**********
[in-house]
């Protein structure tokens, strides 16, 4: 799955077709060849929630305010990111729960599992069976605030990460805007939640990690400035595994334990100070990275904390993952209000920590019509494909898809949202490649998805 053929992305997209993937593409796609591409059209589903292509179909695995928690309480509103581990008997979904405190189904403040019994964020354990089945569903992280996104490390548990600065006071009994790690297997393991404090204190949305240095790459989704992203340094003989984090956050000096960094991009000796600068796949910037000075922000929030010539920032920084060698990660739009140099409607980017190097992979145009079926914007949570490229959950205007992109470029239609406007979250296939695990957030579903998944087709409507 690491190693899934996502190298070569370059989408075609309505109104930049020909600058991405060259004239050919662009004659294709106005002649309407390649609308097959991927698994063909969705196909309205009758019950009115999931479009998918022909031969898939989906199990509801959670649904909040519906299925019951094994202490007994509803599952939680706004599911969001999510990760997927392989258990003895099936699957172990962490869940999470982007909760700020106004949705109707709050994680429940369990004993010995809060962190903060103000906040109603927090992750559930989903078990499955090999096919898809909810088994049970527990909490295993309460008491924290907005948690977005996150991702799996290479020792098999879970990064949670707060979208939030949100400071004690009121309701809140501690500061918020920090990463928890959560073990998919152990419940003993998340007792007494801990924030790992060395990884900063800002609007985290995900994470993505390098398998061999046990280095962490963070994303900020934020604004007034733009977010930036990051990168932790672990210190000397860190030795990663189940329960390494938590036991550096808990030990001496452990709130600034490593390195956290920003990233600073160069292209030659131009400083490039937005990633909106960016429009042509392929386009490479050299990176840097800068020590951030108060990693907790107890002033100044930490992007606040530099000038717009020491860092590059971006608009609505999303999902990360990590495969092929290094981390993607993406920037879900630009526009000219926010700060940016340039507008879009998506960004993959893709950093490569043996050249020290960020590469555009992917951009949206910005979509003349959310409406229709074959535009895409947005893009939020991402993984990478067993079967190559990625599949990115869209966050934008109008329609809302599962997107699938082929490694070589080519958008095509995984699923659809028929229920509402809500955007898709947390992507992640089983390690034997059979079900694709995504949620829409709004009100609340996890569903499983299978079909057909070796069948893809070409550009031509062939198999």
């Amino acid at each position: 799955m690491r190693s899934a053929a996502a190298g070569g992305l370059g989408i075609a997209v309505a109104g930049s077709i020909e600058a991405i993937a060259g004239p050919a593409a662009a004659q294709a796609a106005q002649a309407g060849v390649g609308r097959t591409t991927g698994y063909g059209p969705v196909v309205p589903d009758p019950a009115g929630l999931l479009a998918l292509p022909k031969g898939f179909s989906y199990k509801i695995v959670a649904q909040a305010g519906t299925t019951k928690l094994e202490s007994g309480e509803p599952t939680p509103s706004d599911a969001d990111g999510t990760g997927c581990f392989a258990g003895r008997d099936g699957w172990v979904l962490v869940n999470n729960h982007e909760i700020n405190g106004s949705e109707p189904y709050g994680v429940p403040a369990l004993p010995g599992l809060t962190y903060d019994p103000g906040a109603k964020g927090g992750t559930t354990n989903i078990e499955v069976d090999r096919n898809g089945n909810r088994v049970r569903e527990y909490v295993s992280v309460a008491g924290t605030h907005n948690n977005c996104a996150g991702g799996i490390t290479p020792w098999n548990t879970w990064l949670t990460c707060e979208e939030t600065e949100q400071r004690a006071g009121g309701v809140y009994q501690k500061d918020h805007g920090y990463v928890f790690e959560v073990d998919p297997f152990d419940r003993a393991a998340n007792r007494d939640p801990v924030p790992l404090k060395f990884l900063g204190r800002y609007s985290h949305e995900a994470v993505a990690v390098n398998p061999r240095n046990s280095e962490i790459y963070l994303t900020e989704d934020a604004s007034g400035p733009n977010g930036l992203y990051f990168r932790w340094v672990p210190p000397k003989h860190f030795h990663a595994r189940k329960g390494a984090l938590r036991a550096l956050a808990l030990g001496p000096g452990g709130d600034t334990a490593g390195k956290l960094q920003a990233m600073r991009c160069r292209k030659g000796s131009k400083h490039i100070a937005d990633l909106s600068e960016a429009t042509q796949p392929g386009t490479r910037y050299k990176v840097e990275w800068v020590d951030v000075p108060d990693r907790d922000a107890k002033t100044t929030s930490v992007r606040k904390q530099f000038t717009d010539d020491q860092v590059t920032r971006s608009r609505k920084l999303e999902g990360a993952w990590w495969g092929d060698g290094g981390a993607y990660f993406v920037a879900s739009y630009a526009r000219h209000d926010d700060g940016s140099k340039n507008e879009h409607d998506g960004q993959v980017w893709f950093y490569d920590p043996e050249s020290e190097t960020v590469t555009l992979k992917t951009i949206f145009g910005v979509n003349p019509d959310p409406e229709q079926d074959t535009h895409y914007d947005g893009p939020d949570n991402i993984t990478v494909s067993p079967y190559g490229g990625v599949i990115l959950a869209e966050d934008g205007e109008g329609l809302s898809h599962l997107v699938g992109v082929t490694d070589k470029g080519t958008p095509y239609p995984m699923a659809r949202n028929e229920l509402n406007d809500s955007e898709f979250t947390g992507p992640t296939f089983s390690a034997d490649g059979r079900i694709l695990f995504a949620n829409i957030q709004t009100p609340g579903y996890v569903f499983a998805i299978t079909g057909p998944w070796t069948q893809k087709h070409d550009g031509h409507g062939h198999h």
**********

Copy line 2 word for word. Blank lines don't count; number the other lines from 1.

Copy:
């Protein structure tokens, strides 16, 4: 799955077709060849929630305010990111729960599992069976605030990460805007939640990690400035595994334990100070990275904390993952209000920590019509494909898809949202490649998805 053929992305997209993937593409796609591409059209589903292509179909695995928690309480509103581990008997979904405190189904403040019994964020354990089945569903992280996104490390548990600065006071009994790690297997393991404090204190949305240095790459989704992203340094003989984090956050000096960094991009000796600068796949910037000075922000929030010539920032920084060698990660739009140099409607980017190097992979145009079926914007949570490229959950205007992109470029239609406007979250296939695990957030579903998944087709409507 690491190693899934996502190298070569370059989408075609309505109104930049020909600058991405060259004239050919662009004659294709106005002649309407390649609308097959991927698994063909969705196909309205009758019950009115999931479009998918022909031969898939989906199990509801959670649904909040519906299925019951094994202490007994509803599952939680706004599911969001999510990760997927392989258990003895099936699957172990962490869940999470982007909760700020106004949705109707709050994680429940369990004993010995809060962190903060103000906040109603927090992750559930989903078990499955090999096919898809909810088994049970527990909490295993309460008491924290907005948690977005996150991702799996290479020792098999879970990064949670707060979208939030949100400071004690009121309701809140501690500061918020920090990463928890959560073990998919152990419940003993998340007792007494801990924030790992060395990884900063800002609007985290995900994470993505390098398998061999046990280095962490963070994303900020934020604004007034733009977010930036990051990168932790672990210190000397860190030795990663189940329960390494938590036991550096808990030990001496452990709130600034490593390195956290920003990233600073160069292209030659131009400083490039937005990633909106960016429009042509392929386009490479050299990176840097800068020590951030108060990693907790107890002033100044930490992007606040530099000038717009020491860092590059971006608009609505999303999902990360990590495969092929290094981390993607993406920037879900630009526009000219926010700060940016340039507008879009998506960004993959893709950093490569043996050249020290960020590469555009992917951009949206910005979509003349959310409406229709074959535009895409947005893009939020991402993984990478067993079967190559990625599949990115869209966050934008109008329609809302599962997107699938082929490694070589080519958008095509995984699923659809028929229920509402809500955007898709947390992507992640089983390690034997059979079900694709995504949620829409709004009100609340996890569903499983299978079909057909070796069948893809070409550009031509062939198999």